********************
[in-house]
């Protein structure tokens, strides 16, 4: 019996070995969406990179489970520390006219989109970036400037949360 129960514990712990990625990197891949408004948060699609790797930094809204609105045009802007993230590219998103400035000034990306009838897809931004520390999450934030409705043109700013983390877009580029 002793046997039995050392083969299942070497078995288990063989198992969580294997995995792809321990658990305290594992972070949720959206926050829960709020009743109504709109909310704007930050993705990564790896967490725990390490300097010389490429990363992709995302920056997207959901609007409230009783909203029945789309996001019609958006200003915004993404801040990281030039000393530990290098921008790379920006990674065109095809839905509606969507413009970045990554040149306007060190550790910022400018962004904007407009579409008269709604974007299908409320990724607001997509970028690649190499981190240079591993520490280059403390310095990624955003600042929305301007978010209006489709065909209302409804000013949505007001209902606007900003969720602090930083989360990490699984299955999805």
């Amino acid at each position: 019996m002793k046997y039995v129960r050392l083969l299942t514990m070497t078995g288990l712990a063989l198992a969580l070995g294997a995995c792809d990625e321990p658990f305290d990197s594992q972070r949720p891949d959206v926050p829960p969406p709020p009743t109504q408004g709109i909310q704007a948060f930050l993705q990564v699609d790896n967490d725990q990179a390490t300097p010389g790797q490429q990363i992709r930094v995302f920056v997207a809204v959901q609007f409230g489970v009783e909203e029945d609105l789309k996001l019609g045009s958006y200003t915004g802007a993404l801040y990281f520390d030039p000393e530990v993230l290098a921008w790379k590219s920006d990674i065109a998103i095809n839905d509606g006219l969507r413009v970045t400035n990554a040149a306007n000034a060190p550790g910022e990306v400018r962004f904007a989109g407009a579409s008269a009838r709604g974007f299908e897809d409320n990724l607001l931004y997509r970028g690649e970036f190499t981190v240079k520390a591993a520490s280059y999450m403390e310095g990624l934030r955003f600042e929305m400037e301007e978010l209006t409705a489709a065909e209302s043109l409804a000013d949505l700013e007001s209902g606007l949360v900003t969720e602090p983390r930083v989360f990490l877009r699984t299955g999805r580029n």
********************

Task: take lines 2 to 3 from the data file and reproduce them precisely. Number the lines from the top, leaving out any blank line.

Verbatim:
């Protein structure tokens, strides 16, 4: 019996070995969406990179489970520390006219989109970036400037949360 129960514990712990990625990197891949408004948060699609790797930094809204609105045009802007993230590219998103400035000034990306009838897809931004520390999450934030409705043109700013983390877009580029 002793046997039995050392083969299942070497078995288990063989198992969580294997995995792809321990658990305290594992972070949720959206926050829960709020009743109504709109909310704007930050993705990564790896967490725990390490300097010389490429990363992709995302920056997207959901609007409230009783909203029945789309996001019609958006200003915004993404801040990281030039000393530990290098921008790379920006990674065109095809839905509606969507413009970045990554040149306007060190550790910022400018962004904007407009579409008269709604974007299908409320990724607001997509970028690649190499981190240079591993520490280059403390310095990624955003600042929305301007978010209006489709065909209302409804000013949505007001209902606007900003969720602090930083989360990490699984299955999805």
């Amino acid at each position: 019996m002793k046997y039995v129960r050392l083969l299942t514990m070497t078995g288990l712990a063989l198992a969580l070995g294997a995995c792809d990625e321990p658990f305290d990197s594992q972070r949720p891949d959206v926050p829960p969406p709020p009743t109504q408004g709109i909310q704007a948060f930050l993705q990564v699609d790896n967490d725990q990179a390490t300097p010389g790797q490429q990363i992709r930094v995302f920056v997207a809204v959901q609007f409230g489970v009783e909203e029945d609105l789309k996001l019609g045009s958006y200003t915004g802007a993404l801040y990281f520390d030039p000393e530990v993230l290098a921008w790379k590219s920006d990674i065109a998103i095809n839905d509606g006219l969507r413009v970045t400035n990554a040149a306007n000034a060190p550790g910022e990306v400018r962004f904007a989109g407009a579409s008269a009838r709604g974007f299908e897809d409320n990724l607001l931004y997509r970028g690649e970036f190499t981190v240079k520390a591993a520490s280059y999450m403390e310095g990624l934030r955003f600042e929305m400037e301007e978010l209006t409705a489709a065909e209302s043109l409804a000013d949505l700013e007001s209902g606007l949360v900003t969720e602090p983390r930083v989360f990490l877009r699984t299955g999805r580029n």